Apparently Ms Eagle stated, that the Bill proposal is "not about criminalising art or pornographic cartoons more generally, but about targeting obscene, and often very realistic, images of child sexual abuse which have no place in our society." This, I feel, is a bald-faced lie, from a government we have seen lie repeatedly to its constituents constantly and blatantly. They are slowly chipping away at civil liberties, in the hope that they general public will gladly give their freedoms away to “protect” their children.

How this effects comics was pointed out by Rich Johnston on his excellent
Lying in the Gutters column where he noted that anyone who had read Alan Moore and Melinda Gebbie’s excellent Lost Girls, could, under the new proposals, be potentially be prosecuted for having bought or read “child pornography.” I recommend that everyone highlight to their MP how poorly drafted this Bill Addendum is, and how it threatens freedom of expression to the very core.

In general there have been some very worrying changes in sex laws that have been proposed recently and I’ll be addressing these in later posts.

"Fuck you, I won't do what you tell me." - Rage Against the Machine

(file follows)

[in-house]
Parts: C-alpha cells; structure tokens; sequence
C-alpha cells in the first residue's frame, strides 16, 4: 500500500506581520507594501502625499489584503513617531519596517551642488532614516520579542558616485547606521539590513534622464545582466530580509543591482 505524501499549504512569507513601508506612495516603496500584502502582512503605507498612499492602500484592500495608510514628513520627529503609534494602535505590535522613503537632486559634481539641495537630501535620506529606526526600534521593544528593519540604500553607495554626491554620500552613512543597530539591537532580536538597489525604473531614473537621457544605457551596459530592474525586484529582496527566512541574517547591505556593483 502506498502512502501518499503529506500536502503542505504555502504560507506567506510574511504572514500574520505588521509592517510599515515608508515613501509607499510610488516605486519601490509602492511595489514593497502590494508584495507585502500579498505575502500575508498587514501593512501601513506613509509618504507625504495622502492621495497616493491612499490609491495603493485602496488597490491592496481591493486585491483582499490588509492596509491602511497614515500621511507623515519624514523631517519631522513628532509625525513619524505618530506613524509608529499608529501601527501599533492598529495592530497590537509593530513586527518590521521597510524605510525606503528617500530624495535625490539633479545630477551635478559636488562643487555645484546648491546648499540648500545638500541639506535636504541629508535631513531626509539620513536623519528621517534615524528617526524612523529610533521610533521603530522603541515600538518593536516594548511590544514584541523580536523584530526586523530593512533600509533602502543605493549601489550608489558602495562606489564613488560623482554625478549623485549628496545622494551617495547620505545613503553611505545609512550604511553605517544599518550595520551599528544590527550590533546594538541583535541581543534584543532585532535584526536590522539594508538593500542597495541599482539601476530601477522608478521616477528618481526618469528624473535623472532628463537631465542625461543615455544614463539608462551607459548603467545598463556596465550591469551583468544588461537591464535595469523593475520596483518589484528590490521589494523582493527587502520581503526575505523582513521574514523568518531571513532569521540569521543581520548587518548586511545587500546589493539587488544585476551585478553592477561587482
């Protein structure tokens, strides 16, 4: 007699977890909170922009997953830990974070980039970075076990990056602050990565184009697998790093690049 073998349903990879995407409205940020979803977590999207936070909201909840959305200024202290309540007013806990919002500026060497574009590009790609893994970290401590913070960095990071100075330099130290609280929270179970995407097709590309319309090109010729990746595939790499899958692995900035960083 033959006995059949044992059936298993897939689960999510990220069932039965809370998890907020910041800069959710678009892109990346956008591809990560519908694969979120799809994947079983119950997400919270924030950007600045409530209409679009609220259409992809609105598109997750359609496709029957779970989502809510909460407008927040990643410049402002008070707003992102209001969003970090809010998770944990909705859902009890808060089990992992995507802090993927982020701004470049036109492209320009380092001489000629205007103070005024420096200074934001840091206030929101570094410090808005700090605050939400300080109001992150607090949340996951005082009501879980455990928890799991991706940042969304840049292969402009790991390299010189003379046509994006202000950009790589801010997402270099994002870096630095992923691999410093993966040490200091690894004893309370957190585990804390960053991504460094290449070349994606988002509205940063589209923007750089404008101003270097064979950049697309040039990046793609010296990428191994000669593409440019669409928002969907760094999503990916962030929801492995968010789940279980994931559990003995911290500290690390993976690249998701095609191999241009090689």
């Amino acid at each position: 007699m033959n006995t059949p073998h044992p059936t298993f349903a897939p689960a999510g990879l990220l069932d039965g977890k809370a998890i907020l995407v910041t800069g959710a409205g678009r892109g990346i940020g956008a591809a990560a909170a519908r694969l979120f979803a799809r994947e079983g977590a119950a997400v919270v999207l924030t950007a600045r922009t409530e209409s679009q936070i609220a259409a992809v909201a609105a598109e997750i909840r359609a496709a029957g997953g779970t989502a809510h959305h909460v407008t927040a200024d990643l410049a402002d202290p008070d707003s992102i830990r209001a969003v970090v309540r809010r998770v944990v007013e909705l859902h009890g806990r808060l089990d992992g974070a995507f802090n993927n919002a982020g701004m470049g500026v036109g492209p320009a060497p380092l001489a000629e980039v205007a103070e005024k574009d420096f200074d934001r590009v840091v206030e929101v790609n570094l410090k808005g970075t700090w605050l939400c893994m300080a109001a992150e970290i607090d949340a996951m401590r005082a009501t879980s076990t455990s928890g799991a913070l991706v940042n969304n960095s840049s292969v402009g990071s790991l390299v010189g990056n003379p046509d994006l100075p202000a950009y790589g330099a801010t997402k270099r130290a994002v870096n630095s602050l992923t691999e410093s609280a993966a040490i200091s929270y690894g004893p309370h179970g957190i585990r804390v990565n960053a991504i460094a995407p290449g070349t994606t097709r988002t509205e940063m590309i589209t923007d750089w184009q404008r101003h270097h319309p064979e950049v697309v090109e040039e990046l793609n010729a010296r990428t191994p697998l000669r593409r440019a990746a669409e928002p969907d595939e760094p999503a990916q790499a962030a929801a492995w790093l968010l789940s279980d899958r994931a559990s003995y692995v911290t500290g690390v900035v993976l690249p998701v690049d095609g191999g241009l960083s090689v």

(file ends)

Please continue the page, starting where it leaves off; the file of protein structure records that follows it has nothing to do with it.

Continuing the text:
Tuesday, 17 June 2008

More EC: Vol 1 cover roughs

I love these cover variations that Garry came up with for the cover. As you can see, originally the bra and panties were missing. The original idea was to put these on an acete overlay cover, or better still, with heat-sensitive ink which disappears when rubbed. Sadly both options were prevented by budget constraints, so we just did the basic design (see below).

Erotic Comics Volume 1 Original Cover Sketches

These were inital cover roughs done by Garry Leach, but were rejected for obvious reasons! I actually liked the S.E.X for the back cover blurb on the black and white design, but we didn't go with it in the end.

Sunday, 15 June 2008

Kingdom of the Crystal Dull

Saw the latest Indiana Jones film today and it's been bothering me about what was wrong with it, until just now.